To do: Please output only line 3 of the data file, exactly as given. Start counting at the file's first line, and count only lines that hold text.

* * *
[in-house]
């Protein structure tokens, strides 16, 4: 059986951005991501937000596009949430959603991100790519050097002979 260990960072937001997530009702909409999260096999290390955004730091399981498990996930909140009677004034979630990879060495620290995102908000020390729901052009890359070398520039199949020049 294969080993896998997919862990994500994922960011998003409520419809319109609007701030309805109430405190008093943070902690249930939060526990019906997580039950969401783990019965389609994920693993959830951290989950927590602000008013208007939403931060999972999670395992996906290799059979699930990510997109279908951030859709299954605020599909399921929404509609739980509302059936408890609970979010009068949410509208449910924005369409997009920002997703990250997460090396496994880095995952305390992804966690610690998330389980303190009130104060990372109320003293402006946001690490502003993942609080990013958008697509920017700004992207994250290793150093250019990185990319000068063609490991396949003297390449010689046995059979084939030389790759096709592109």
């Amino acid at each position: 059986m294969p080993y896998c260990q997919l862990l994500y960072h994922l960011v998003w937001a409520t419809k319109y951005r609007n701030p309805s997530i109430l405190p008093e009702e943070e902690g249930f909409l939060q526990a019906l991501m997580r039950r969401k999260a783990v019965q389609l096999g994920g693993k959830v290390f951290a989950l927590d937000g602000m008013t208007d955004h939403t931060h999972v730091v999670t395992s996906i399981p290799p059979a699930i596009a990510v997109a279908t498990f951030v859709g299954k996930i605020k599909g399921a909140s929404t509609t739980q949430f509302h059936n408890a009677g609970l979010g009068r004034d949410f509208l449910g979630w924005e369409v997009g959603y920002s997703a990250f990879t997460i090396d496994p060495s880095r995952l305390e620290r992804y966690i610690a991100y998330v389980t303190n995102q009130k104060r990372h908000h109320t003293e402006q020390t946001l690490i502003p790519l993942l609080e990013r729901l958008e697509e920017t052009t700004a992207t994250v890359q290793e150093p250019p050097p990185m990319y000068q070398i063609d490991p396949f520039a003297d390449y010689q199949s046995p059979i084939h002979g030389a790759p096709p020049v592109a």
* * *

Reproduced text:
């Amino acid at each position: 059986m294969p080993y896998c260990q997919l862990l994500y960072h994922l960011v998003w937001a409520t419809k319109y951005r609007n701030p309805s997530i109430l405190p008093e009702e943070e902690g249930f909409l939060q526990a019906l991501m997580r039950r969401k999260a783990v019965q389609l096999g994920g693993k959830v290390f951290a989950l927590d937000g602000m008013t208007d955004h939403t931060h999972v730091v999670t395992s996906i399981p290799p059979a699930i596009a990510v997109a279908t498990f951030v859709g299954k996930i605020k599909g399921a909140s929404t509609t739980q949430f509302h059936n408890a009677g609970l979010g009068r004034d949410f509208l449910g979630w924005e369409v997009g959603y920002s997703a990250f990879t997460i090396d496994p060495s880095r995952l305390e620290r992804y966690i610690a991100y998330v389980t303190n995102q009130k104060r990372h908000h109320t003293e402006q020390t946001l690490i502003p790519l993942l609080e990013r729901l958008e697509e920017t052009t700004a992207t994250v890359q290793e150093p250019p050097p990185m990319y000068q070398i063609d490991p396949f520039a003297d390449y010689q199949s046995p059979i084939h002979g030389a790759p096709p020049v592109a």